Music self-concept’s relationship to participation and achievement in music:
It seems logical that students with positive music self-concepts will be more eager to get involved in music and more motivated to work hard in order to succeed at music.
Austin (1990) conducted a study of 252 fifth and sixth grade students’ beliefs about ability, skill, motivation, and approval from others. He used Schmitt’s (1979) self-esteem of music ability scale to assess the students’ music self-concepts and found that students with high music self-concepts were the ones who participated in music activities in school and outside of school, and he concluded that a students’ concepts of themselves as a music students influences their motivation to participate in music activities (Austin, 1990).
If students have positive music self-concepts then they will be more confident that they can succeed in music, and it seems reasonable to think that if students feel they are likely to succeed they will be more willing to work hard to succeed than if they do not think they have a high likelihood of succeeding. If effort (in music this is often practice) is a strong reason for achievement, then, because having a positive music self-concept makes students more willing to put in effort, it will also make them more likely to succeed in music because “positive self-perceptions enhance motivation and achievement while negative self-perceptions have the opposite effect.” Hedden (1982) investigates this concept by conducting a study 144 elementary general music students. The results of this study indicated that having a positive self-concept in music was in fact a significant predictor of music achievement.
This is valuable information for many reasons. It means that if educators want to get more students involved and interested in musical activities then they need to help students develop positive music self-concepts in mandatory music classes. It also means that if music educators want to keep students involved in music activities and ensembles and if they want students to achieve in music then students experiences in these music activities and ensembles need to be positive experiences that contribute to the development of music self-concept because negative experiences can make students insecure about their musical abilities and uncomfortable being involved in music.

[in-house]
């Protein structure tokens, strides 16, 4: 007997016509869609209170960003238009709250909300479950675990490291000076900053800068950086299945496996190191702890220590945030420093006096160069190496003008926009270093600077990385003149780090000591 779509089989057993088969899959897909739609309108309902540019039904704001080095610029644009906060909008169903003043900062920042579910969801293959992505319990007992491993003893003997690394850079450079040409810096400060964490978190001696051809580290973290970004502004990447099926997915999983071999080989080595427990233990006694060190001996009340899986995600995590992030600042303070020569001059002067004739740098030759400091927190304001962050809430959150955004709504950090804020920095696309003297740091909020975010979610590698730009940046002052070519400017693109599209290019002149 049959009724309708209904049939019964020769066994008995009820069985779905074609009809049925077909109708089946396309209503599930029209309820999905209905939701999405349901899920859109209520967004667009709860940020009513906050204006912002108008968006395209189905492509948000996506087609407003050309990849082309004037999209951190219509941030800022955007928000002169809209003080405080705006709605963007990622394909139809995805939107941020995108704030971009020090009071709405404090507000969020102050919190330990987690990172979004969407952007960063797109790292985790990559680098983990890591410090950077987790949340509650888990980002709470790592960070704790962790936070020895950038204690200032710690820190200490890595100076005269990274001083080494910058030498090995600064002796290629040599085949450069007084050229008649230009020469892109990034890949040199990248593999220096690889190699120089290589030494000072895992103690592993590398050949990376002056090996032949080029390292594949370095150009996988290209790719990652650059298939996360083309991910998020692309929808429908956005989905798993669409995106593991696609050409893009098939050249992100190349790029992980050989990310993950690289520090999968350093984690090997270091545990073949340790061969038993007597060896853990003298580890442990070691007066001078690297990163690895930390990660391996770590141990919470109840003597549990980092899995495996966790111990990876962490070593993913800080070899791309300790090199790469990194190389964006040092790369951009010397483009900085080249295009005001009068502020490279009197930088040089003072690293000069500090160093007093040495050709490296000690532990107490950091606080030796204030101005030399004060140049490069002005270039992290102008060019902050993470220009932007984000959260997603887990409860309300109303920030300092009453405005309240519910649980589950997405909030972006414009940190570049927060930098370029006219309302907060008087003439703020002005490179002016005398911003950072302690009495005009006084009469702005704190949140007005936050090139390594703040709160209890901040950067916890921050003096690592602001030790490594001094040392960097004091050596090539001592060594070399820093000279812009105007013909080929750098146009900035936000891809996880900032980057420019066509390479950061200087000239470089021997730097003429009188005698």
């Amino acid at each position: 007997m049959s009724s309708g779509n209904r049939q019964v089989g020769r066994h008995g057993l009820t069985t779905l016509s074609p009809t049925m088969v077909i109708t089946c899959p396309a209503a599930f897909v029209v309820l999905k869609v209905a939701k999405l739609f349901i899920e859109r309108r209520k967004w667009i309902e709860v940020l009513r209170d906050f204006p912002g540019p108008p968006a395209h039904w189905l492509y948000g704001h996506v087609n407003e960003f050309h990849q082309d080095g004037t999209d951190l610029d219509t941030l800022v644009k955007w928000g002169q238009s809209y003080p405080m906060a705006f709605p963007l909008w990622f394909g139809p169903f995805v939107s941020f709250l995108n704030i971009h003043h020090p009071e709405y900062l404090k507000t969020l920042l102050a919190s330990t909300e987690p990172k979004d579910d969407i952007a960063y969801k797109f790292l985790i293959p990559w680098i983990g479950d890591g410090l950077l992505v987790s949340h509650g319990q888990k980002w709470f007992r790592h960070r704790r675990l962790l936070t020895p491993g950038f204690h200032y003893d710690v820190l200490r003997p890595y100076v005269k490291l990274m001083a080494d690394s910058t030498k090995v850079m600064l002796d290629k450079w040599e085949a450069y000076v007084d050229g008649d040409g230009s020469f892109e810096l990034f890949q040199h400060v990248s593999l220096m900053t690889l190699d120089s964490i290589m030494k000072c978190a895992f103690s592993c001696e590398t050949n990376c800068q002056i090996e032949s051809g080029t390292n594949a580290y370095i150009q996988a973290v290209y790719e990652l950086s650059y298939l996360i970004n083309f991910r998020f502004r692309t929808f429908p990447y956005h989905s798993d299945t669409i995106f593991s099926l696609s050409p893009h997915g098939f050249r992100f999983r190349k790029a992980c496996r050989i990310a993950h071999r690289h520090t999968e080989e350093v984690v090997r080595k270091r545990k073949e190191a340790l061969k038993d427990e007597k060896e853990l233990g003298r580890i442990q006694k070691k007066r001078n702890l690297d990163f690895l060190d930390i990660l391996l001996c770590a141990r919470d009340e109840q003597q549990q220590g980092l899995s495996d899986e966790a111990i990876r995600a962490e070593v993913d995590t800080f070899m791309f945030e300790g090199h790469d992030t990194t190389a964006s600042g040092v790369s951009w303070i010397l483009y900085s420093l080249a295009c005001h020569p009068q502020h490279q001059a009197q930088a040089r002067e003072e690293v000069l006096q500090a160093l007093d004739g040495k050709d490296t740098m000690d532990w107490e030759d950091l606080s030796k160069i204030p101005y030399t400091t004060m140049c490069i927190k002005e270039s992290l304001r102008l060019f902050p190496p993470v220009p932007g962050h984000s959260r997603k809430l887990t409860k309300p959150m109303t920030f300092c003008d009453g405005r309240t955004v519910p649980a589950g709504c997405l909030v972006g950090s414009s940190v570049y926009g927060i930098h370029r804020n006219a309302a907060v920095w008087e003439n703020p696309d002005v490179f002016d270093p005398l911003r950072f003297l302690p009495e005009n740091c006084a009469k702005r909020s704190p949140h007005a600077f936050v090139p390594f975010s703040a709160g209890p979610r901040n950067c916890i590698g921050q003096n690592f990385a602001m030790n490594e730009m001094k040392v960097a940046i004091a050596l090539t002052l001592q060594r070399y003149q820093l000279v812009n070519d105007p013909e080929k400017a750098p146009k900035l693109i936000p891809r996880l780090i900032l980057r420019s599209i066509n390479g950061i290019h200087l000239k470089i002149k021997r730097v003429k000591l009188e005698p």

Conclusion: What does this mean for music educators?
There is ample evidence that music education does help students develop both overall and music self-concept and that having a positive overall and music self-concept will make students more eager to get involved in music and help them succeed in music and other areas of life. Music educators need to be conscious of the role music education plays in building self-esteem in students. For music education to enhance student’s self-concepts, it must be a positive and inclusive experience. This means that teachers need to value every student as a person and a musician and steer away from judging them. Teachers can easily get caught up with evaluating their students, but the focus should really be on helping them grow. Music educators need to be supportive and encourage the belief that musical ability is the result of effort. Music educators should take consider their students self-esteem in their approach to music education and how they conduct their classes.
Jolanta Kalandyk demonstrates how music can be used to enhance self-esteem in her book Music and the Self-Esteem of Young Children, in which she describes and studies the affects of an experimental music class specifically design for helping young children develop self-esteem. This illustrates that music can have even greater impact on students’ self-esteem if music educators are conscious of enhanced self-esteem as a goal of music education.
Music educators should take pride in knowing that music education is a way of reaching out to students and helping them develop as human beings. The arts are different from other school subjects because they involve emotions and self-expression, which allow students to gain an understanding of who they are. David Elliot states:
“The aims of music education, and the primary goals of every music teaching-learning situation, are to enable students to achieve self-growth, self-knowledge, and musical enjoyment by educating their musicianship in balanced relation to musical challenges within selected musical practices. It follows from this that musicianship is also a unique and major source of self-esteem.
By understanding the unique way in which music education can enhance students’ self-concepts, music educators can learn to teach music in a way that brings emotions, self-expression, involvement, enthusiasm, confidence, critical-thinking, and cooperation to the forefront, helping students develop an understanding of themselves and others.